Help! Tree may fall on our septic drain field!

Discussion in 'Homesteading Questions' started by deb, Jul 6, 2006.

  1. deb

    deb Well-Known Member

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    We live in an 135 year old house that uses an old dry well as the septic tank. The septic tank - dry well then feeds into a septic field on our side yard.

    We had a very nasty storm with torrential rain and 50+ mph winds this past Saturday night. Sunday morning we found that one of our huge Burr Oaks in the front of our side yard was badly damaged.

    This Burr Oak is 4-5 stories tall and has a massive leaf canopy. The damage occurred about 15ft up the Oak's trunk, where a big chunck of the trunk & some branches split off and they dropped away from our septic field.

    The majority of the Oak's leaf canopy and branches remain up, but they are now being supported by a fairly thin portion of the trunk. To make matters worse, that portion of the trunk curves back and leans over our septic field. If the rest of the Oak goes down, it will definitely land on our septic field.

    At this point DH & I don't think the canopy of the Oak can survive the massive trunk loss, but we don't enough to know what to do next!

    If you can answer some of our questions, it would be most helpful:

    How far down are septic fields laid?

    If the Oak collapses on our septic field can it/will it ruin our septic field?

    Should we hire someone with a cherry picker to cut the Oak down?

    Will our homeowner's insurance pay for the removal of the Oak before
    it falls on our septic field and ruins it?

    Any advice would be most appreciated!!
    Thank you,

    Deb
    in WI
     
  2. Cabin Fever

    Cabin Fever Life NRA Member since 1976 Supporter

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    Tell us more about your septic field. Is it a mound? Is it rock-filled trenches? Is it a seepage bed? Is it a gravity system or pressure-dosed?
     

  3. Pink_Carnation

    Pink_Carnation Well-Known Member

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    I would also call and get an estimate on removing the tree. That might will at least give you some numbers to work with to see if it would be worth talking to your insurance company. We had one tree removed that $75..smaller than yours though.

    As for damage to the drainfield I don't know but the branches when a tree falls can be driven several feet into the ground which I would expect to be a problem.
     
  4. VALENT

    VALENT Well-Known Member

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    You might as well have the tree cut up/removed sooner rather than later. I dont think most tree specialists would need a cherry picker for the job, though. I kind of doubt insurance would pay, but they might.
     
  5. MELOC

    MELOC Master Of My Domain

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    JMHO but i just had a tremendous oak tree fall. my thinking tells me it would be cheaper to fix any damage to the leech field manually than to hire tree removal folks. they don't work for cheap. they may need to drive heavy machinery over the field anyway.

    personally, and my opinions are often held as bunk, i would wait for the tree to fall and see what happens. cutting down a large oak with a large canopy and a damaged trunk may be rather dangerous as it could snap. trees can fool you...you think it will go one way and it may go another. i think i would just let it fall and cut it up when it falls on it's own.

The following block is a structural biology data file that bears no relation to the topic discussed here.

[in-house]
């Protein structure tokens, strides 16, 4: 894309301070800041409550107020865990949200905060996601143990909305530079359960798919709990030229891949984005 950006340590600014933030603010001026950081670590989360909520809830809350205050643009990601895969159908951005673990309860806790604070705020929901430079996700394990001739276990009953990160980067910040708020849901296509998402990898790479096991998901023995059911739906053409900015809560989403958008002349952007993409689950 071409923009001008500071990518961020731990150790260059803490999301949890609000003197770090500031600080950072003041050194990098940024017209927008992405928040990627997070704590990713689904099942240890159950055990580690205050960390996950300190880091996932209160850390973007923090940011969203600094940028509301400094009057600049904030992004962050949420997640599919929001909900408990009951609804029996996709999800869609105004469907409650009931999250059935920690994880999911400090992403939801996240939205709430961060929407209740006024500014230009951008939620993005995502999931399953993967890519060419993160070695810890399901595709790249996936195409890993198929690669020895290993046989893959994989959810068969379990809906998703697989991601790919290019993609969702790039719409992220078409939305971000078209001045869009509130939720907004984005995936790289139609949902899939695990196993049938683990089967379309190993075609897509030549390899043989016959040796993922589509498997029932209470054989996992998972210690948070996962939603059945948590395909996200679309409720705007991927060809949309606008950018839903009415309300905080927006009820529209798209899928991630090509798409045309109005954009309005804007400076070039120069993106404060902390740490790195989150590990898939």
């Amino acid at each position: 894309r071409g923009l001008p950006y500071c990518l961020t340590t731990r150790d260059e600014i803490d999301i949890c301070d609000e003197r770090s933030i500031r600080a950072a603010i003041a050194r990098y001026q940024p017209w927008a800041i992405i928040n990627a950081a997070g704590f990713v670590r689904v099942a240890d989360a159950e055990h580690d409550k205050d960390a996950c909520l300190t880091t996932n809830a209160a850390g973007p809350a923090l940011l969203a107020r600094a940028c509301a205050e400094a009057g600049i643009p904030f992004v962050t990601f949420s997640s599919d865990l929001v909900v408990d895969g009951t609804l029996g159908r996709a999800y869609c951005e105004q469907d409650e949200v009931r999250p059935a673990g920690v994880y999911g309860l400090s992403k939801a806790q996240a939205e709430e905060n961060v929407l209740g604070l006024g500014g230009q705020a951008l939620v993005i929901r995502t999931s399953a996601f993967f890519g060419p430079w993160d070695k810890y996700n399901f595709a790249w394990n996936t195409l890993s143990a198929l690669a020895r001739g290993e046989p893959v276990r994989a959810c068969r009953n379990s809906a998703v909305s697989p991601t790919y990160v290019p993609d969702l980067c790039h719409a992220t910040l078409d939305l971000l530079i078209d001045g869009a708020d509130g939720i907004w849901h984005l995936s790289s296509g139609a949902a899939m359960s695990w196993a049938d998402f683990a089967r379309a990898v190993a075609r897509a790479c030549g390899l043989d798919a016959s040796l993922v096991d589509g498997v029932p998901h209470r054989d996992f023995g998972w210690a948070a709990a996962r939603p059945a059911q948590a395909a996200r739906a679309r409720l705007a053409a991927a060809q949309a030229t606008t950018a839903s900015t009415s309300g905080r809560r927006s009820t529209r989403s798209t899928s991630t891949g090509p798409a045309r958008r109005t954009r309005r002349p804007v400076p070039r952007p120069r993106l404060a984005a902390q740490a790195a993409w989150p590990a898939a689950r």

my massive oak fell and it's impact was dispersed by it's massive canopy. there were two spots where broken limbs penetrated the earth by less than a foot. i think the limbs of the canopy acted like shock absorbers and broke the fall to some extent. it eventually rested on about four big limbs. if the full weight of the trunk were to fall on the field, i bet it could do some damage to the piping. if the canopy will take the hit, i would worry less.

    i would call the insurance company and see where they stand. maybe they would rather pay for a tree removal solely as opposed to a tree removal and septic repairs.
     
  6. deb

    deb Well-Known Member

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    Hi Cabin Fever,
    I don't know anything about the septic field except where it is and it isn't a mound. It is flat, solid ground and creates one line of really green grass in the lawn.

    The septic system is old, but not as old as the 135 yr old house. We had it inspected prior to buying the house 3 years ago and we were told that the septic system was in "good shape".

    Would an inspector be able to tell what kind of septic field it had by just looking at it? Should I call the inspector?

    Thanks so much!
    deb
    in wi
     
  7. Spinner

    Spinner Well-Known Member

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    Depends on who put them in. DH is from Illinois and he buries them 3 feet. I'm from the south where they are often buried 3 inches.

    If a limb punctures into the line it could cause serious problems. Again, it depends on how deep the lines are buried.

    Instead of hiring a tree trimmer, why not see if someone wants to cut it for firewood, you might get lucky and have someone come cut and remove for the wood. I have people stop by every now and then asking if they can cut a tree in my pasture that was struck by lightening.

    Depends on the coverage you bought. Many insurance companies will pay for damage to mature trees. They also may pay for removal to prevent more expensive damage to the property. Depends on your policy and any riders you may have.
     
  8. sullen

    sullen Question Answerer

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    There should have been septic design papers that came with the house...anyway mine is a leach field mound and it is 8 feet to the pipes.